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Moroccan manufacturing sector at the turn of the century : Results of the firm analysis and competitiveness survey...

Auteur : Zeufack Albert, Fafchamps Marcel, El Khadri Latifa, ...[et al.]
Collectivite Auteur : Moroccan Ministry of Industry, Commerce, Energy and Mines, World Bank
Année de Publication : 2000
Type : Rapport
Thème : Industrie
Couverture : Maroc

Résumé/Sommaire :

Morocco’s macroeconomic and trade reforms since the mid-1980s increased

its integration with the global economy and led to faster growth for a time.

These macroeconomic reforms, however, need to be sustained and complemented

with a "second generation" of more institutional reforms at the micro level – if rapid

growth is to continue.

At the macro level, the authorities have allowed the real exchange rate to appreciate

during the 1990s, while the real exchange rate of other emerging market economies has


This alone would put Morocco at a competitive disadvantage. In addition,

there are problems in different aspects of the investment climate that make it difficult

for firms to start up and enhance their productivity.

Notwithstanding progress in several areas, notably customs, Law and order,

Stability of business relations, flexibility of labor relations, Morocco is characterized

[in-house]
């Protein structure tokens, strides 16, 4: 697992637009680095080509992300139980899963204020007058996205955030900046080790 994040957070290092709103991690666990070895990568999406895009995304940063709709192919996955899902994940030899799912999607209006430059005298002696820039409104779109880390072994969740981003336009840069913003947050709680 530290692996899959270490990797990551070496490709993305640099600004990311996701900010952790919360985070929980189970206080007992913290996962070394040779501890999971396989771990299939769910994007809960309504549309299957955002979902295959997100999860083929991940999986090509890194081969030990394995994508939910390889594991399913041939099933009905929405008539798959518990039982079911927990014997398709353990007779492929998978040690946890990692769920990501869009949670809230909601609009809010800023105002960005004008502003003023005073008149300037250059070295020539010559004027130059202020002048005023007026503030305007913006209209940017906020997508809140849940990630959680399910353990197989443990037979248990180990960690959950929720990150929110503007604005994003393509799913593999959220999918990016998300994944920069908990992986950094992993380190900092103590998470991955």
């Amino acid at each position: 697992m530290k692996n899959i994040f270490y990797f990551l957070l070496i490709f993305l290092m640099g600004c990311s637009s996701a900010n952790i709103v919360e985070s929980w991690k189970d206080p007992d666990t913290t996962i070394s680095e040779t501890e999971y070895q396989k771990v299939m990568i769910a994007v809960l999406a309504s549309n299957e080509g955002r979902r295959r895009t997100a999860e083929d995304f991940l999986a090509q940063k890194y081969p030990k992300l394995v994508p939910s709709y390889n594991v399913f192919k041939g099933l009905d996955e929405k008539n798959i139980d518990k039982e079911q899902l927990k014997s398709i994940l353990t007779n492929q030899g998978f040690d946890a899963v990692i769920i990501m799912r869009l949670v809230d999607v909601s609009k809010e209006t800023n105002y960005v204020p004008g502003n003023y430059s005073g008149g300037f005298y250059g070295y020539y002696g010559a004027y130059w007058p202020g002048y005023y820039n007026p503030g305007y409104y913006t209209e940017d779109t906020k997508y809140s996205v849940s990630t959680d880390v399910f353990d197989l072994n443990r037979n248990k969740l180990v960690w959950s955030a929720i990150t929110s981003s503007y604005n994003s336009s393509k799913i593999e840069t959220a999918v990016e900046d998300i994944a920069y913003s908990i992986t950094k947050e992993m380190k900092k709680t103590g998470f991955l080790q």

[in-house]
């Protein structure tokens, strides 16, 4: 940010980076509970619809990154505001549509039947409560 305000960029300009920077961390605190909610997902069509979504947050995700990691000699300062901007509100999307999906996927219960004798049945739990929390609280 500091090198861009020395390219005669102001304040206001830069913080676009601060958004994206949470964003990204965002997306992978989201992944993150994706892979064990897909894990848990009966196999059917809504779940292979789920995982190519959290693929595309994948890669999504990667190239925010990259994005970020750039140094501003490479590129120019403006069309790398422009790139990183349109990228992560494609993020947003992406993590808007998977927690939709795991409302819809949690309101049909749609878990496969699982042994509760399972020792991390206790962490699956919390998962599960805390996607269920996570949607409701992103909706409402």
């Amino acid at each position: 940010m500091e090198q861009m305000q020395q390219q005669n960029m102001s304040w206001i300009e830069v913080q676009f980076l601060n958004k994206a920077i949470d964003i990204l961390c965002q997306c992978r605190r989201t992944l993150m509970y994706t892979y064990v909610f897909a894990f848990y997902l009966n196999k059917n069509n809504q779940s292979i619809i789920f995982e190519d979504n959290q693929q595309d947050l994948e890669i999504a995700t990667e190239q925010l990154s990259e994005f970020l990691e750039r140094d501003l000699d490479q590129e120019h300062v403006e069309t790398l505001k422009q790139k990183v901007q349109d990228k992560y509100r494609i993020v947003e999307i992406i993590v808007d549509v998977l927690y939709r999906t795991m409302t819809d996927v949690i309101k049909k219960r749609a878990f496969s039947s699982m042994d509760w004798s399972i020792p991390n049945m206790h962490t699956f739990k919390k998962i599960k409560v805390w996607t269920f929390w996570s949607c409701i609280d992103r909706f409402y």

by heavy bureaucracy and red tape, making it difficult to start businesses. The financial

sector is inefficient and provides little credit support, at high cost, to firms. Parts

of infrastructure are good, but there are deficiencies in particular sectors and

regional imbalances in quality of power and transport infrastructure. The education

level of the workforce is low and firms make little effort to train workers to

higher levels. At current wage levels, Moroccan manufacturing cannot sustain the

strategy to rely on low-tech, low- quality, low-skills content products. The country

has to move progressively to higher value added/skill intensive hence high wages

products in the future. To achieve this objective, the Government, industry associations

and individual firms should work in partnership to lay the foundations of a knowledge

based manufacturing sector. It is beyond the scope of this report to make specific recommendations

– on how to improve the education system or strengthen finance. But the

findings do point to the need to have a coordinated macro/micro approach to improving competitiveness.

A shift in macro policies would provide immediate help to the manufacturing sector. Beyond that,

the government really needs to adopt a "service mentality" to provide a better environment for firms

to start up and expand – both foreign firms and domestic ones. Some of the important investment

climate improvements that are needed at the micro level are: Deepen the effort to reduce red tape

and bureaucratic harassment, in order to make it easier to start and operate firms; Promote a reform

of the financial sector that ensures more competition and better services; Continued upgrading of

infrastructure in telecom, power, and transport (which in many cases traces back to having a good

regulatory framework for private investment and competition in these sectors); and Strengthening

of education -- both the basic system and vocational/technical education including firm and industry

training programs

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